Not just for the books
It’s hard to ignore the role that The Library has played in Philippine entertainment. A list of its alumni reads like a who’s who in local comedy. One only has to consider the lead actors in three of the top five grossing Philippine films of all time.
From Vice Ganda to Ai-Ai de las Alas to Arnell Ignacio, the comedy club helped launched the careers of countless funnymen men—and women—since it opened in 1986. No other entertainment establishment has produced such a rich pool of comedic talent.
But the growth of the Malate watering hole from a nine-to 12-table bar to a restaurant that sits almost 300 spawned similar bars across the metropolis. This created opportunities for aspiring performers, but fueled a type of comedy known more for its in-your-face, low-rent delivery. Technology has also enabled individuals to steal material from hard-working comics.
The fact is not lost on Andrew de Real, founder and creative director, known in industry circles as “Mamu.” He is more than an entrepreneur; he screens talents, provides creative input and conceptualizes shows. A strict training program and constant review of delivered material underscores De Real’s seriousness in the quality of the bar’s offering.
Malate, QC crowds
“Ang Malate crowd mahirap nang patawanin kasi alam na nila ’yan. Library has been there for 28 years, so kailangan laging offer ka nang offer ng bago. Kailangan lagi kang nag e-experiment. Sa QC (Quezon City) naman, na-brand sila na heto ang humor: ’Yung tipong bastusan, below the belt. You can say foul na sobra na talaga. We don’t do that in Library,” he points out.
Compared to this “hard-core” comedy, De Real says, the kind of comedy that The Library customers enjoy is “playful.”
It is De Real’s sensitivity, discerning outlook and good understanding of what works that has helped the business and its performers thrive.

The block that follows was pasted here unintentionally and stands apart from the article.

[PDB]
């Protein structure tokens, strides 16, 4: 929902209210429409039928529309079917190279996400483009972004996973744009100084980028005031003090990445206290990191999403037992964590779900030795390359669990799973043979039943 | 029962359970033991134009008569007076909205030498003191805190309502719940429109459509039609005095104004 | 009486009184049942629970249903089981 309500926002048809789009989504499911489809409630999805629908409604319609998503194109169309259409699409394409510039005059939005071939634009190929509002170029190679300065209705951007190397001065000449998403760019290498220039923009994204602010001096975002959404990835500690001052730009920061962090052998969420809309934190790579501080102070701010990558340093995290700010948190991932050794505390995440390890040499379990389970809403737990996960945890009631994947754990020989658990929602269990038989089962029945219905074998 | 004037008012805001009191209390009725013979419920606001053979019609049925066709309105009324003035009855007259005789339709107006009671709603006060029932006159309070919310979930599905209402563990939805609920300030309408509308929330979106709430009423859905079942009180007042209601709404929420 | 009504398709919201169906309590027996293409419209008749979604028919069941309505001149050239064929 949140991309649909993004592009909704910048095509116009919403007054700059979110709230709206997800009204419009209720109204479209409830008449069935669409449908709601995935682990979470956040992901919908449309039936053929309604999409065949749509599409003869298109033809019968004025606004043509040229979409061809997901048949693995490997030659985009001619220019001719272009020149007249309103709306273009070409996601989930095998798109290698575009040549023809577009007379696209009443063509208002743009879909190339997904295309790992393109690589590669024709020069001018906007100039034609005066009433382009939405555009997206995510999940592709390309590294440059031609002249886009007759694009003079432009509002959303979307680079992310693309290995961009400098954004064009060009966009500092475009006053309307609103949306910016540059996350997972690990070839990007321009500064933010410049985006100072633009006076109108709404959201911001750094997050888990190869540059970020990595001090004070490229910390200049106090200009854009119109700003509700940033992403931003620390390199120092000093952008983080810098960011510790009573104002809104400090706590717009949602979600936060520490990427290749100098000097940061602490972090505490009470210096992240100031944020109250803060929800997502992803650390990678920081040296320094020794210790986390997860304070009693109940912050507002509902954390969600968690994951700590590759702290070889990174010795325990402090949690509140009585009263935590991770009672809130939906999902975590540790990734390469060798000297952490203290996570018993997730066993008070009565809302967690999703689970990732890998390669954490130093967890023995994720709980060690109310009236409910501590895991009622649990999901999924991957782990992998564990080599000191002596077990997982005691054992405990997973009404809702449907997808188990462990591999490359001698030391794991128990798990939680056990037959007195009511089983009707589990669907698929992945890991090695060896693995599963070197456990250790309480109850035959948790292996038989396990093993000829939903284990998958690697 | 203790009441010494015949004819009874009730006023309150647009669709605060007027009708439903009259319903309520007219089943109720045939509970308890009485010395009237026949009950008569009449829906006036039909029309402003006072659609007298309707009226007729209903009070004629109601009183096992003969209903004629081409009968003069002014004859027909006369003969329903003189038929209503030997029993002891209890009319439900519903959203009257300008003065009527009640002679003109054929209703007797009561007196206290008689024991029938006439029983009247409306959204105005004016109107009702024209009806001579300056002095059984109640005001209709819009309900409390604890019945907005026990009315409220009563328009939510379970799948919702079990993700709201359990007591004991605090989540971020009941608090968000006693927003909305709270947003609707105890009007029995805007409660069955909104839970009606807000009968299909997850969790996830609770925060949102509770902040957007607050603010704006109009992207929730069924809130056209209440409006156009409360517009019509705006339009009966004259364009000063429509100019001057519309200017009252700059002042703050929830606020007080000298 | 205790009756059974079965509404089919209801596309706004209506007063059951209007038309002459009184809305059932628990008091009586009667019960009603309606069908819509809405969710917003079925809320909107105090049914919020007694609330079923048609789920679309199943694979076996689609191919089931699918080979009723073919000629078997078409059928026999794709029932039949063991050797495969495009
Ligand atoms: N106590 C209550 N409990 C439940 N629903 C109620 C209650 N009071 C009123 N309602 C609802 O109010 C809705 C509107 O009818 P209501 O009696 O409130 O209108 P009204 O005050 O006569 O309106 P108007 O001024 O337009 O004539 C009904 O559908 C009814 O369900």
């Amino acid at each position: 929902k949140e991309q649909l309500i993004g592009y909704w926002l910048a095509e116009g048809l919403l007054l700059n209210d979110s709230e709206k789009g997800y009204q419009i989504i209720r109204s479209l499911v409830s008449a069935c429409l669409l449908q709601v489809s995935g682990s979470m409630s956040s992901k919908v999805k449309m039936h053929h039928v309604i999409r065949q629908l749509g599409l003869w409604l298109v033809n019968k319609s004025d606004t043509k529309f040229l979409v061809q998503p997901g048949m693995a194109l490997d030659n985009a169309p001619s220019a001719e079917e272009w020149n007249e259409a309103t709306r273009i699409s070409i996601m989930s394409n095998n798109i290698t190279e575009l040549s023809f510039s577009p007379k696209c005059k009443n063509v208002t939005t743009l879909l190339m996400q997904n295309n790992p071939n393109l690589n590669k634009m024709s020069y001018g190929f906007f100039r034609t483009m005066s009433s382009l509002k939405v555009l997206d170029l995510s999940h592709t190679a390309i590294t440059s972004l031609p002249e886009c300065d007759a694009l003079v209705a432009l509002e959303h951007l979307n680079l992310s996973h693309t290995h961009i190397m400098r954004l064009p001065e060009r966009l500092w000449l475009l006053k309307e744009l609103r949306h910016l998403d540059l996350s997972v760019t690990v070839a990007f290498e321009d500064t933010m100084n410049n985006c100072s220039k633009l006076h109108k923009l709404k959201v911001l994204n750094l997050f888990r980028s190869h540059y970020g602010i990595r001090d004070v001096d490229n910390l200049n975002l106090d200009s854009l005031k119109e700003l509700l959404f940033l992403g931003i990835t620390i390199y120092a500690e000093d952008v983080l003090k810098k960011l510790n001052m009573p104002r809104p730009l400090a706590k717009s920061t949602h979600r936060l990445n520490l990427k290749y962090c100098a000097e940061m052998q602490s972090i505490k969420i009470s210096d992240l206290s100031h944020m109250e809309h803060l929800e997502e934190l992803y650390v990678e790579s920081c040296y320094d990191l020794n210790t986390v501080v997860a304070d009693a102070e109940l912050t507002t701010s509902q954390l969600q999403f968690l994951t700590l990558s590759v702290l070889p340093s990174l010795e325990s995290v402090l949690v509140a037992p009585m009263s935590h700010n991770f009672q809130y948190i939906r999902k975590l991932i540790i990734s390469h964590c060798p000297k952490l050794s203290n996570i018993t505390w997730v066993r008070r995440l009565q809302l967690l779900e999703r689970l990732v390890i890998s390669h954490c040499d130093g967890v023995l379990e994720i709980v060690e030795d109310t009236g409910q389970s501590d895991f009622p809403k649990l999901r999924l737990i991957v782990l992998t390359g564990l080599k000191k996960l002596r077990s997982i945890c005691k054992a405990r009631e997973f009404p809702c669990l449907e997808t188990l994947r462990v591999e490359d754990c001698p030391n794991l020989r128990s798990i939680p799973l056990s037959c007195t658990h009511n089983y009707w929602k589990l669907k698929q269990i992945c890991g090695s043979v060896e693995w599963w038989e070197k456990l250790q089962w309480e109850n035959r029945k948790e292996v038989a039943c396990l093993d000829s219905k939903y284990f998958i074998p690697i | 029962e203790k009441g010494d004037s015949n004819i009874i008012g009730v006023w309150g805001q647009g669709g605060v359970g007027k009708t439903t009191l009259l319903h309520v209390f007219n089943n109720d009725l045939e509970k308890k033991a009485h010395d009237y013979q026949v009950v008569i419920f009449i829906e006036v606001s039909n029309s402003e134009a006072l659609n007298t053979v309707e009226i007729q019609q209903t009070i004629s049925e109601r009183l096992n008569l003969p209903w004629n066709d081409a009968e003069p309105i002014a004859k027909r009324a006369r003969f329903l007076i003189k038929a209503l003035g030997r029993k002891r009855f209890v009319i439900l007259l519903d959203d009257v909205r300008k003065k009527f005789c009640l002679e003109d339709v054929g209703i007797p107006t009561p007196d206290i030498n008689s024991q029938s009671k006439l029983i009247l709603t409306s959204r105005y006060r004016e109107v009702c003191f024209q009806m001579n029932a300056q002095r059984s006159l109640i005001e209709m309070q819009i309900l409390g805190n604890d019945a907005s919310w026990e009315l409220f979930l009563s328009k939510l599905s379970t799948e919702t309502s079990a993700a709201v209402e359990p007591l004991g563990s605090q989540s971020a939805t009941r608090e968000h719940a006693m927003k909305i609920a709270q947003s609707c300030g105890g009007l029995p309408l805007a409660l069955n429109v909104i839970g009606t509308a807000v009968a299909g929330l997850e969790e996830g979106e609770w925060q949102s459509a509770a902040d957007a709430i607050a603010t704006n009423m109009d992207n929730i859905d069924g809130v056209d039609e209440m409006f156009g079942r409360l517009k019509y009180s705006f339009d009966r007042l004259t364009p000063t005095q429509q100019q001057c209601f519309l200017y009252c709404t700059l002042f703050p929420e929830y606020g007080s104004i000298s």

He recalls: “When we started in Malate, it was a big, big experiment. Kasi ang crowd, mga bohemians, designers, writers, artists. We tried political (jokes) noong time ng Edsa Revolution. Mga spoof. ’Yung mga Imee, Irene Marcos. Kinagat. Eventually, we talked about sex. Kinagat pa rin. So na-develop siya.”
Creating new material for a totally different (and younger) audience will be De Real’s challenge with the opening of its new branch in Metrowalk Ortigas.
The Library, in partnership with Viva Entertainment Inc., formally opened this lone branch last Friday. A show headlined by the Gwadings, The Muses & Titans, Zeus Collins and several surprise guests marked the event.
There are no further expansion plans for now, despite the long line of suitors wooing De Real to open in other locations.
Regular patrons of The Library are bound to miss some of the Malate venue’s regulars; the Ortigas location will focus on shows and music rather than stand-up comedy. The thrust is to discover new talent and feature performers tailored to an audience that prefers good music and clean fun.
One of the acts that customers can expect is a trio of plus-size women called FHM, or Fat Hot Mommas. It is understandable for anyone to first notice how different FHM is from the conventional female singing group. But when they start singing, the mind stops processing, and the only thing that registers is the harmony of voices that fills the air.
The Viva partnership also means customers can expect talents from the entertainment powerhouse to be regularly featured onstage.
The success of The Library despite the emergence of other forms of entertainment is a testament to the hard work and dedication of De Real, the in-house performers and all the people tirelessly working behind the scenes. The bar has opted to focus its energy on keeping its material fresh and strong rather than dish out cheap, smash-mouth puns.
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